In such heavy traffic, it is natural that Aaron is late.

8769

Senior Member
Japanese and Japan
My friends and I are trying to put a sentence in Japanese into English. The following are what we have made.
1. Due to the heavy traffic, we expect Aaron will be late.
2. In such heavy traffic, it is natural that Aaron is [should be / would be] late.

One of my friends and I agree that saying #1 is possible before Aaron appears. He insists, however, saying #2 is possible only after Aaron has appeared later than the appointed time. I think #2 is possible not only after Aaron has appeared later than the appointed time but also before Aaron appears.

Am I correct?
 
  • Fabulist

    Banned
    American English
    If Aaron was supposed or expected to arrive at 9:00, beginning at 9:01 he is late. At 8:59 (and earlier), it would also be possible (besides sentence #1) to say, "Due to the heavy traffic, we expect Aaron to be late." Once Aaron fails to arrive at the predicted or appointed time, we can say, "In such heavy traffic, it is natural for Aaron to be late." All three of the original posited variations of #2 are possible as soon as Aaron's expected or appointed arrival time passes without his having appeared. So you are correct and your friend is not.:)
     

    Parla

    Member Emeritus
    English - US
    My friends and I are trying to put a sentence in Japanese into English. The following are what we have made.
    1. Due to the heavy traffic, we expect Aaron will be late.
    2. In such heavy traffic, it is natural that Aaron is [should be / would be] late.

    One of my friends and I agree that saying #1 is possible before Aaron appears. He insists, however, saying #2 is possible only after Aaron has appeared later than the appointed time. I think #2 is possible not only after Aaron has appeared later than the appointed time but also before Aaron appears.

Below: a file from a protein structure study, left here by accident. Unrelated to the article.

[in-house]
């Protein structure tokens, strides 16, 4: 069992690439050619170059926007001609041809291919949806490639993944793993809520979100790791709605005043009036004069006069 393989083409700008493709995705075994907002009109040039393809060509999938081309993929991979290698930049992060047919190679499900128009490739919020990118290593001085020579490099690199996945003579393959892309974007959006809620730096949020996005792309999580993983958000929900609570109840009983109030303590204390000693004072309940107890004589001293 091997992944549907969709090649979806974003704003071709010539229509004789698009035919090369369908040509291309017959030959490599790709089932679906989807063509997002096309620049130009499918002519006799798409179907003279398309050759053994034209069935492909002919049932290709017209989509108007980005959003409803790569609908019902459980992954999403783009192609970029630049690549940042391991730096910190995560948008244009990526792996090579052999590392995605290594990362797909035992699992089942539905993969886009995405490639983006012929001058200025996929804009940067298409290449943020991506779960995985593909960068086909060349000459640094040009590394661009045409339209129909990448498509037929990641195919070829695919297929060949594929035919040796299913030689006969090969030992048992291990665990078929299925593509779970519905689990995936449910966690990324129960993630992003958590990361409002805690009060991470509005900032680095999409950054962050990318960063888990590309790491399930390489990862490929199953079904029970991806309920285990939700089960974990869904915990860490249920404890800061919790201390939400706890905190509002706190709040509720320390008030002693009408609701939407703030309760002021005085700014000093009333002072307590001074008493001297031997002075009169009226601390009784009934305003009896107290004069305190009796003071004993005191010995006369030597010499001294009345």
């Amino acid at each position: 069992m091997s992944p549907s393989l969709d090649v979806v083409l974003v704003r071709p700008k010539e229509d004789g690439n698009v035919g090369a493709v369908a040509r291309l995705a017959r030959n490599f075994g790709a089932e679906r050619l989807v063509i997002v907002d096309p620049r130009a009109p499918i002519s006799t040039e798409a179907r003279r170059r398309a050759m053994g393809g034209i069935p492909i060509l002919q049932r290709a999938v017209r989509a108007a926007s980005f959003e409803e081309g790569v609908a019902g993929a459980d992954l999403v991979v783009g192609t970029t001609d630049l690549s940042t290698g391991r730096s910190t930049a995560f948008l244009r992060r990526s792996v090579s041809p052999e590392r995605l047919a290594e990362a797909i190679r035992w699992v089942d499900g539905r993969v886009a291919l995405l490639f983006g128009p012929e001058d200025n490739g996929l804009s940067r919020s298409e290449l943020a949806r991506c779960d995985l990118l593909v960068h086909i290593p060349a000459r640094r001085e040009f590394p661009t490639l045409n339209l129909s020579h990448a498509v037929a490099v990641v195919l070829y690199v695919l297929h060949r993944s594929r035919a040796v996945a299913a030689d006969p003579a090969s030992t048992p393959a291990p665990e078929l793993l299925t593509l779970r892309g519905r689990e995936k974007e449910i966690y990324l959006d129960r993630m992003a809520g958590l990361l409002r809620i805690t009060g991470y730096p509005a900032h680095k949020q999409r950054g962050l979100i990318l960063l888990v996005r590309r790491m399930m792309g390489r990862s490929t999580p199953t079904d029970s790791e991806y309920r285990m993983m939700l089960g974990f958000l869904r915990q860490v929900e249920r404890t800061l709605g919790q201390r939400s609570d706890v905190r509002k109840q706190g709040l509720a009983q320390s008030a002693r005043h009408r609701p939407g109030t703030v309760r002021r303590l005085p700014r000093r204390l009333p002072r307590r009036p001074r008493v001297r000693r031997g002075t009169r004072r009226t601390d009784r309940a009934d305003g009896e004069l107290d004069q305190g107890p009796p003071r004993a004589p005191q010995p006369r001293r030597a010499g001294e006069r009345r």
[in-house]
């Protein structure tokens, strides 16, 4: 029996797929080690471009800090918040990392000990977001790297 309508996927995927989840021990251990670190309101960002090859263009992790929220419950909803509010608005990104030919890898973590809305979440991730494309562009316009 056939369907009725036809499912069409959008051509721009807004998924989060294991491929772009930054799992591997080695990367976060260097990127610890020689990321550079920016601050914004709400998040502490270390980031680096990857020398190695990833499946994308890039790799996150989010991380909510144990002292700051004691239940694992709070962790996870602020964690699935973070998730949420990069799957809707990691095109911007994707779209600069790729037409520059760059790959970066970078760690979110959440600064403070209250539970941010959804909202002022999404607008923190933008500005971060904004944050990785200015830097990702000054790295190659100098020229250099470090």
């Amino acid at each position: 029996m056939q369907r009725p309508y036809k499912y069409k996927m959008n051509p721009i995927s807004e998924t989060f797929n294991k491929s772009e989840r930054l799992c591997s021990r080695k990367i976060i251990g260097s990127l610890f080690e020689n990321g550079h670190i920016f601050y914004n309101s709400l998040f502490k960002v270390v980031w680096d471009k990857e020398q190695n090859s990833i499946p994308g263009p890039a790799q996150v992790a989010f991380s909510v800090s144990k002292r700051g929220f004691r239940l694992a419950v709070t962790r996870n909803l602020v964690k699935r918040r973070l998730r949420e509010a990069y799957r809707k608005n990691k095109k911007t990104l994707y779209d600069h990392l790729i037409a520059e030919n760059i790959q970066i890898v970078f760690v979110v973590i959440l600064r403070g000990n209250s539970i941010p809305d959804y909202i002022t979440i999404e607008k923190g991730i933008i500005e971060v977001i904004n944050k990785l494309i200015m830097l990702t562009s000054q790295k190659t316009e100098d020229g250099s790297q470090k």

Am I correct?
    I think that yes, you're correct: #2 could be said either before or after Aaron arrives.
     

    8769

    Senior Member
    Japanese and Japan
    Thank you, Fabulist.

    If Aaron was supposed or expected to arrive at 9:00, beginning at 9:01 he is late. At 8:59 (and earlier), it would also be possible (besides sentence #1) to say, "Due to the heavy traffic, we expect Aaron to be late." Once Aaron fails to arrive at the predicted or appointed time, we can say, "In such heavy traffic, it is natural for Aaron to be late." All three of the original posited variations of #2 are possible as soon as Aaron's expected or appointed arrival time passes without his having appeared. So you are correct and your friend is not.:)
    Judging from what you have written above, is what you really mean as follows?
    So your friend is correct and you are not.
     

    Fabulist

    Banned
    American English
    No. You (8769) wrote that your friend "insists [that] . . . #2 is possible only after Aaron has appeared later than the appointed time. I think #2 is possible not only after Aaron has appeared later than the appointed time but also before Aaron appears." We have two events and three time periods:

    Before appointment | Scheduled time | Between appointment and appearance | Aaron's arrival | After Aaron's arrival

    You may say that "is late" at any time after he was supposed to arrive, whether before or after his actual arrival. Again with a 9:00 appointment, at 9:01 you can say "Aaron is late." If he shows up at 10:00, you can say, "Here's Aaron; he's late again." Once some time has passed after Aaron's arrival, you would more likely say, "Aaron was late today." You would probably do this in describing the day's events to someone else, even on the same day. To Aaron himself, you would say, "You are late"—present tense. Obviously, you could not say this until at least a second or two after his arrival.
     
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